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Google KitKat and Lollipop remain the most active versions of Android

Google KitKat and Lollipop remain the most active versions of Android
Google KitKat and Lollipop remain the most active versions of Android
A little more than one percent of all active Android users are running Android 6.0 Marshmallow according to Google's own metrics.

The Google Dashboard monitors all devices accessing the Play Store and regularly reports the distribution of OS versions on a weekly basis. The most recent report ending on February 1, 2016 shows Lollipop (5.0 and 5.1) making up 34.1 percent of all Android devices during the period, which is up from 32.6 percent a month earlier. Android 6.0 Marshmallow is a measly 1.2 percent, up from 0.7 percent a month earlier.

Manufacturers have been slow to upgrade to Android 6.0, so available devices are thin outside of Nexus devices and expensive flagship models from certain companies. The most widely used Android version is still 4.4 KitKat with 35.5 percent of all recorded users, down by 0.6 percent from a month earlier.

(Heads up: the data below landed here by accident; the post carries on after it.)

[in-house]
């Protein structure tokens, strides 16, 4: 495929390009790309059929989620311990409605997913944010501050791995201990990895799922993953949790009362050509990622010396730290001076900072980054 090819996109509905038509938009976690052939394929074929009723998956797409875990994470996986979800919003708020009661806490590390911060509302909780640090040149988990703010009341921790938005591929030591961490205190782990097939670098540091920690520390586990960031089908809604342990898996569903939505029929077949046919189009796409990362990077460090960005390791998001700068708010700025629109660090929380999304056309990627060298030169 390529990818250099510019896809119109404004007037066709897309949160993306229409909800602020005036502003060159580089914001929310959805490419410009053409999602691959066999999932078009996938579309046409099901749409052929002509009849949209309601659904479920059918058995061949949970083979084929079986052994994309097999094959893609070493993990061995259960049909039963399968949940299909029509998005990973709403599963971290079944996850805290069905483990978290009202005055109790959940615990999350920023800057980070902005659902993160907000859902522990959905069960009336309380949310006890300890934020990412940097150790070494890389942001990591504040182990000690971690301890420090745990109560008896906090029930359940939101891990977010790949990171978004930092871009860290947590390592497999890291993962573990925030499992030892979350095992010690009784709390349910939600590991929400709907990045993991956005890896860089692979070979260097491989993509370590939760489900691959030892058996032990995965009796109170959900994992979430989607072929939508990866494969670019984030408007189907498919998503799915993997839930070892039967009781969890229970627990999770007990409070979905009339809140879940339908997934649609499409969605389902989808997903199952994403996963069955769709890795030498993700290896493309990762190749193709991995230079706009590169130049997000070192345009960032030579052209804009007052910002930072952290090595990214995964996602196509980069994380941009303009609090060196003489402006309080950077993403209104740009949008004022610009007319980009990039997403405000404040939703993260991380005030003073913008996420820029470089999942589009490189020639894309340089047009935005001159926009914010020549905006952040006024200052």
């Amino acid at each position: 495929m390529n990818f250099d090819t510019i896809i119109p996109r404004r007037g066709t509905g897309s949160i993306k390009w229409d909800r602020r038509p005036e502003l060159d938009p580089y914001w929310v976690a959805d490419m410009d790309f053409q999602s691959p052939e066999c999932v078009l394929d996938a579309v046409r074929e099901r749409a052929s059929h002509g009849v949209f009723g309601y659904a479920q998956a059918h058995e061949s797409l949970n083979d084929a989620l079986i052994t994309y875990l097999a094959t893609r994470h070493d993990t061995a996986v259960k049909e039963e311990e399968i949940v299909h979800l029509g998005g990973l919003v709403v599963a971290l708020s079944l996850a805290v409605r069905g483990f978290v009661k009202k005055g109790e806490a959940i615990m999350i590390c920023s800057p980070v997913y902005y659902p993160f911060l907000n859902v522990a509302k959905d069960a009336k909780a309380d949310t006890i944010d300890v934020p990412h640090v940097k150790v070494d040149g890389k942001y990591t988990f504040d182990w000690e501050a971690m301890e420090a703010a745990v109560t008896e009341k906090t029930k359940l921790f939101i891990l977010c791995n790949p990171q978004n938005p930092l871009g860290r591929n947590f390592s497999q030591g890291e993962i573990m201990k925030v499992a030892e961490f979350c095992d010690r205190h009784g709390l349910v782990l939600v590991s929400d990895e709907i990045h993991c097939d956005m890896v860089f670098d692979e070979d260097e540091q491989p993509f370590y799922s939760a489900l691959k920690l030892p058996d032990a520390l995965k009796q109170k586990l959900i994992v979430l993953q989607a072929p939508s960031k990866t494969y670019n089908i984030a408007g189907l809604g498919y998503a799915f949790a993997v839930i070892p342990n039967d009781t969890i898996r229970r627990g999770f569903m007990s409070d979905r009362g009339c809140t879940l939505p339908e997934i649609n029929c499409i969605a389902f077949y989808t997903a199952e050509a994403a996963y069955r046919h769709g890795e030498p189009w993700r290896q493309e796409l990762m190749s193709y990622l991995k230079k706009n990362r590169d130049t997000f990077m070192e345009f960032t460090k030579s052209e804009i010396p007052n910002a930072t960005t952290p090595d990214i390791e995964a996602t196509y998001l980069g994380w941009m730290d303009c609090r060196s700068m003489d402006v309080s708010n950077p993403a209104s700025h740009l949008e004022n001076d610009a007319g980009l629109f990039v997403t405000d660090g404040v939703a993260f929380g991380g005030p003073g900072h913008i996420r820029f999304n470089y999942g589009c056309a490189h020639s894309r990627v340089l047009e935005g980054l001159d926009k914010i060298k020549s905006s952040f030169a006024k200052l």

Android 4.1.x to 4.3 Jelly Bean is third with 23.9 percent of Android devices compared to 24.7 percent a month earlier. Android 4.0.3 to 4.0.4 Ice Cream Sandwich makes up only 2.5 percent of users while 2.3.3 to 2.3.7 Gingerbread holds 2.7 percent. Android 2.2 Froyo makes up no more than 0.1 percent of all users, so Marshmallow could have been doing much worse.

Google's Project Ara modular smartphone was recently spotted in the GFXBench database. It remains to be seen if the device can accelerate the adoption rate of newer Android versions.

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> Notebook / Laptop Reviews and News > News > News Archive > Newsarchive 2016 02 > Google KitKat and Lollipop remain the most active versions of Android
Ronald Tiefenthäler/ Allen Ngo, 2016-02- 7 (Update: 2016-02- 7)
Allen Ngo
Allen Ngo - US Editor in Chief
After graduating with a B.S. in environmental hydrodynamics from the University of California, I studied reactor physics to become licensed by the U.S. NRC to operate nuclear reactors. There's a striking level of appreciation you gain for everyday consumer electronics after working with modern nuclear reactivity systems astonishingly powered by computers from the 80s. When I'm not managing day-to-day activities and US review articles on Notebookcheck, you can catch me following the eSports scene and the latest gaming news.